Lotterman: Don't trust Fed Chairman Ben Bernanke's soothing words
Federal Reserve Chair Ben Bernanke assured Congress last week that the Fed can safely unwind all the monetary expansion embodied in various financial-sector bailouts over the past 23 months.
But remember that he represents the institution that helped inflate the 2004-07 asset-price bubble in the first place.
The Fed also said no one need worry about such bubbles as it could easily clean up any mess when they popped. Its officials further assured us any harm from the subprime mortgage mess would be "well-contained."
History probably will show Fed measures since mid-2007 to stabilize the financial system were critically needed. Moreover, on the whole, the steps taken often were the least bad alternative at the time.
But make no mistake. The scope and size of the Fed's actions are unprecedented. Never before, anywhere, at any time, has a central bank created so much liquidity so quickly. It took place as a series of ad hoc, often desperate measures.
The idea it can be cleaned up neatly strains credibility.
The unfortunate problem is that the ability to spin a story is one of the prerequisites for being Fed chair. Investor and consumer confidence is crucial to getting out of financial crises and recessions, and at times the bare truth from a central bank head can undermine such confidence.
Imagine what would have happened if he had said this: "We got ourselves into a hell of a mess but have been able to move to a somewhat less dangerous one. We will do our level best to work our way out of it, but no one knows for sure how it will go." Financial markets would have gone nuts, and shaky household confidence would have slid further.
But the real task is daunting. To understand it, a brief lesson about the Fed and the money supply is necessary.
The money supply is not confined, as some think, to the number of dollar bills in circulation. It does include such currency, but varying types of bank deposits make up the bulk of the money supply. Exactly which deposits are included determines technical measures of the supply - such as M1 and M2.
Banks that accept deposits are required by law to keep some as reserves. They can lend out the rest or buy certain securities such as Treasury bonds. Or they can choose to hold cash in the form of "excess reserves," deposits not lent out or invested but above the minimum levels required. Bank reserves can be held as currency in the bank as so-called "vault cash" or in an account at the Federal Reserve.
The Fed can manufacture new reserves at will by direct lending to banks. The money it lends, as it has done massively over the past 18 months, does not come from anywhere else. It did not exist before. The Fed simply creates it. When the loan is repaid, the money is effectively destroyed.
The Fed also can create reserves by purchasing government bonds or, in unusual circumstances like now, private-sector bonds and other securities. When it buys these on the open market, it essentially writes a check on itself. The seller deposits the check in a bank account as with selling a bond to anyone. But when the check clears, the funds do not come out of someone else's account. The funds instead are new money, created by the Fed.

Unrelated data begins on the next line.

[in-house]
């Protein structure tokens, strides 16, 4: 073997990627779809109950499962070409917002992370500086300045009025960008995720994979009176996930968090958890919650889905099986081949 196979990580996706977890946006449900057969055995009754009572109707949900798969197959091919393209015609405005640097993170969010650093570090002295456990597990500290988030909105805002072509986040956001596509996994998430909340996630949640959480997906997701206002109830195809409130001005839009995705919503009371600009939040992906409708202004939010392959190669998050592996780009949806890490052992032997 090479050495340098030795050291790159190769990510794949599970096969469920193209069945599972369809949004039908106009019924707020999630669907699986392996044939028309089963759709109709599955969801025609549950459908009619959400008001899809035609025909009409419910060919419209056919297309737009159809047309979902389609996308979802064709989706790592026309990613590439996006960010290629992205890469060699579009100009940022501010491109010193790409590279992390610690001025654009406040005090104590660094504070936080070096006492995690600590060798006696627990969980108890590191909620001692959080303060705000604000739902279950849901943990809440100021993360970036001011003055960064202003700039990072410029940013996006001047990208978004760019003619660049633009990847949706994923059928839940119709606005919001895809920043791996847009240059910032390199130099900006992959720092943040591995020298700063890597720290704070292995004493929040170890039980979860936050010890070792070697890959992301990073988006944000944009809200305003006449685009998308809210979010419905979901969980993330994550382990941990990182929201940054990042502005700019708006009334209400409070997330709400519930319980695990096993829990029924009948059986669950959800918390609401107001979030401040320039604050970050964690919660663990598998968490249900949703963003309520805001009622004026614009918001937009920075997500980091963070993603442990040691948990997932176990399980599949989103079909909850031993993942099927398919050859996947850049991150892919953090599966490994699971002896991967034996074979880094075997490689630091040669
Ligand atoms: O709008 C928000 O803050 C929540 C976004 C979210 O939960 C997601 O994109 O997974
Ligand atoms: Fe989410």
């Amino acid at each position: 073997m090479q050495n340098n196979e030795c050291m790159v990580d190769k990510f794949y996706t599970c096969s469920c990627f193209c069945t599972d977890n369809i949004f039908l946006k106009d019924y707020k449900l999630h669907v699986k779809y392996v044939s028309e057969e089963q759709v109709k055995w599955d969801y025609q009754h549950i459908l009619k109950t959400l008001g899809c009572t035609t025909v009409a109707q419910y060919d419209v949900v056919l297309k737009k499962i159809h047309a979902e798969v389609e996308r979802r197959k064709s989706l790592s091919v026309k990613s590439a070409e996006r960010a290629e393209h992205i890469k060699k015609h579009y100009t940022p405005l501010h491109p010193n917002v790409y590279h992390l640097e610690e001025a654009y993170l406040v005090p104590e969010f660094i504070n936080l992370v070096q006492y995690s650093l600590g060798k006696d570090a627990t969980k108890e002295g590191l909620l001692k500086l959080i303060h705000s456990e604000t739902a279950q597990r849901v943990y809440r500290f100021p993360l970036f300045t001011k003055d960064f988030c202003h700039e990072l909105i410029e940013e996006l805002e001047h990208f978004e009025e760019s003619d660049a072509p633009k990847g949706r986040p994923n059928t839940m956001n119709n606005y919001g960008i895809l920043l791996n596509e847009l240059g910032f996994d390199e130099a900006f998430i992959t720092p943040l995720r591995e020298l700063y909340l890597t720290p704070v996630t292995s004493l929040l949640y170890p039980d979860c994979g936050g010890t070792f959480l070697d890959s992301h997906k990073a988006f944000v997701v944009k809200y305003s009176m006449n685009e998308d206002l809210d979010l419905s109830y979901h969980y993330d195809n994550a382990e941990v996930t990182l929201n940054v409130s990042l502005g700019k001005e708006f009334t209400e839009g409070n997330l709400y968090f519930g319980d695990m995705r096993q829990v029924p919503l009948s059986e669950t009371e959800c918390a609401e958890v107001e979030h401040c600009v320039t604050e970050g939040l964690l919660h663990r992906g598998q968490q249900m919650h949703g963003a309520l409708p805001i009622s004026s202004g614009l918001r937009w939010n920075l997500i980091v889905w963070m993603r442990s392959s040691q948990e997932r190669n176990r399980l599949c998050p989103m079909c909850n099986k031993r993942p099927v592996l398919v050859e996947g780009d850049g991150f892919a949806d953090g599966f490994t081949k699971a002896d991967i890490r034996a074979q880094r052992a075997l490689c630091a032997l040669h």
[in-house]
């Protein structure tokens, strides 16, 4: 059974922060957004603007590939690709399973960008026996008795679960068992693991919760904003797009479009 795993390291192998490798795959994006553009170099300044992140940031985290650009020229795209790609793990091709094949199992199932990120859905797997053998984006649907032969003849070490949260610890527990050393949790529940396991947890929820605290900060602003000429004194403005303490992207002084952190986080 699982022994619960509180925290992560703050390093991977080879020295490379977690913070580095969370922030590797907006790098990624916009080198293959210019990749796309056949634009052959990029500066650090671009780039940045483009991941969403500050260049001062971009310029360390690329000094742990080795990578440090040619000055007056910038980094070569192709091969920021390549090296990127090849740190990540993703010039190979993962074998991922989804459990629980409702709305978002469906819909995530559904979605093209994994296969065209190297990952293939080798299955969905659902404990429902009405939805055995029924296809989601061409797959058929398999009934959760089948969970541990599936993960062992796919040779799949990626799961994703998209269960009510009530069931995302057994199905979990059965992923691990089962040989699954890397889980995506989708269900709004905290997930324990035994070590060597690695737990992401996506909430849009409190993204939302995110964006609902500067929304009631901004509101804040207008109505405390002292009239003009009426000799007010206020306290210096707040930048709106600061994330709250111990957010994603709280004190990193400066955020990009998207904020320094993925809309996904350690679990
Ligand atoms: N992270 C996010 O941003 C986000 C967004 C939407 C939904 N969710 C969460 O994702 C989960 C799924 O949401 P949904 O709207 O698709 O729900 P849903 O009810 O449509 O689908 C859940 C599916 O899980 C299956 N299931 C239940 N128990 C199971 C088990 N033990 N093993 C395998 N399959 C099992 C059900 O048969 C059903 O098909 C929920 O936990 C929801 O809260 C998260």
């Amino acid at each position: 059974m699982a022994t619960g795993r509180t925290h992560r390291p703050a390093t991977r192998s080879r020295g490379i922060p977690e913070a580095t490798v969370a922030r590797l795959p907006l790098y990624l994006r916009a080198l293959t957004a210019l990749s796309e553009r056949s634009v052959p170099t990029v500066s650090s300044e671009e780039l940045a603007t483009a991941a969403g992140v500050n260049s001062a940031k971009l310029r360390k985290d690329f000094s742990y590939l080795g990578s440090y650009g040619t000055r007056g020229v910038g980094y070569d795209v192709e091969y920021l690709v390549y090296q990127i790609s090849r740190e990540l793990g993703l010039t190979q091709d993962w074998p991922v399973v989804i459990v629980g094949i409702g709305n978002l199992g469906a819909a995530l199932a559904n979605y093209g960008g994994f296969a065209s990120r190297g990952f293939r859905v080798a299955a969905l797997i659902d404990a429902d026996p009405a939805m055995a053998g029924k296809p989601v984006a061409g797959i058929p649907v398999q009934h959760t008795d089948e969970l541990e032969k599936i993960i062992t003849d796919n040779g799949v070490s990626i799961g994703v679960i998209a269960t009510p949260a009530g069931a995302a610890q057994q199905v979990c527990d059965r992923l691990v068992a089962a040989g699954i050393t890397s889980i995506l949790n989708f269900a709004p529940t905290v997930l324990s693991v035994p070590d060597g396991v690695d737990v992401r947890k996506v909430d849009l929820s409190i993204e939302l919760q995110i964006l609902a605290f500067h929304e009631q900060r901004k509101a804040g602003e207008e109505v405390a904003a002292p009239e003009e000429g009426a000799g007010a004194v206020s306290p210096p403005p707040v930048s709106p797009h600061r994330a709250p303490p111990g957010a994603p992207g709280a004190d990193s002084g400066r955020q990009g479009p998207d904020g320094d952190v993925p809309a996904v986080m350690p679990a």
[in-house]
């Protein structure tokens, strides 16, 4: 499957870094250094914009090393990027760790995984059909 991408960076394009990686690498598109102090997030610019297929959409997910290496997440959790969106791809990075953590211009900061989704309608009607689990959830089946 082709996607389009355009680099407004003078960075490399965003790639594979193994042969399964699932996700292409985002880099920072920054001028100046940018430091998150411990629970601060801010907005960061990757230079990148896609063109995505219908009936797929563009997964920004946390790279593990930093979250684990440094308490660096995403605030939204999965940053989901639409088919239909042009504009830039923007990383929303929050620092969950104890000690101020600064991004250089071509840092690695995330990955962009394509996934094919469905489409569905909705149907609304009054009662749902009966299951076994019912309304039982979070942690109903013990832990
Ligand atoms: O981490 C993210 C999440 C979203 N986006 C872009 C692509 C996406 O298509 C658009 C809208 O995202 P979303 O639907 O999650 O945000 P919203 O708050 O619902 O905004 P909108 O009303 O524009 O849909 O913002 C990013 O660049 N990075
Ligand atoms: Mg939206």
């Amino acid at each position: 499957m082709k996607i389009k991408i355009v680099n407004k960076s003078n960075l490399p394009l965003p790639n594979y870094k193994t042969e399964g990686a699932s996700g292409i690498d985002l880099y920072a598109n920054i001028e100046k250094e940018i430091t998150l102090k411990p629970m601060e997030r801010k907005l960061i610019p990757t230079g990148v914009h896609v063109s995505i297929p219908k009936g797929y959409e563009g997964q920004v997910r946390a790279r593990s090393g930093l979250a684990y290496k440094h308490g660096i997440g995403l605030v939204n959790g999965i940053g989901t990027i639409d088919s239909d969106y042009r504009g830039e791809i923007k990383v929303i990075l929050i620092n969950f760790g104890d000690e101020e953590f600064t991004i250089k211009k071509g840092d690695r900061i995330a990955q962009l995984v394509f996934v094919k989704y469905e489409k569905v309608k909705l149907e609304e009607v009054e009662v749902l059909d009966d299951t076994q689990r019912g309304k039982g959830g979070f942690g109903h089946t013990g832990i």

Both "discount-window lending" and "open-market operations" result in more reserves in the banking system that can be lent out if banks choose. To the degree they lend actively, a given Fed-engendered increase in bank reserves causes a proportionately greater increase in the money supply.
That is because the same initial additional dollar is lent more than once. A bank makes a loan that gets deposited somewhere. That bank now can lend out most of this new deposit, less only the amount the law says it must keep as "required reserves." The new loan gets deposited somewhere else, becoming the basis for yet another loan, and so on.
What the Fed controls, currency plus bank reserves, is called the "monetary base." The money supply, currency plus bank accounts, is several times larger. From 1975 to 2005, the money supply as measured by M2, the most relevant indicator, ranged from eight to 12 times the monetary base.
In its emergency operations, the Fed doubled the monetary base in the last 24 months. M2 increased by only 16 percent over the same period since banks are reluctant to lend, short-circuiting the monetary expansion effect described above. But if a reviving economy prompted normal lending, the reserves lying quietly in the monetary base could make the money supply mushroom.
Total Fed loans outstanding increased from $187 million in June 2007 to $439 billion in June 2009. Bernanke asserts the Fed can painlessly reverse this lending increase and bring the monetary base down to normal levels with no inflationary potential. Moreover, he claims, this can occur without inhibiting recovery from a stiff recession.
I hope he is right. But the history of global financial crises indicates we should not place too much trust in his bland assurances.
Economist Edward Lotterman teaches and writes in St. Paul, Minn. Write him at firstname.lastname@example.org.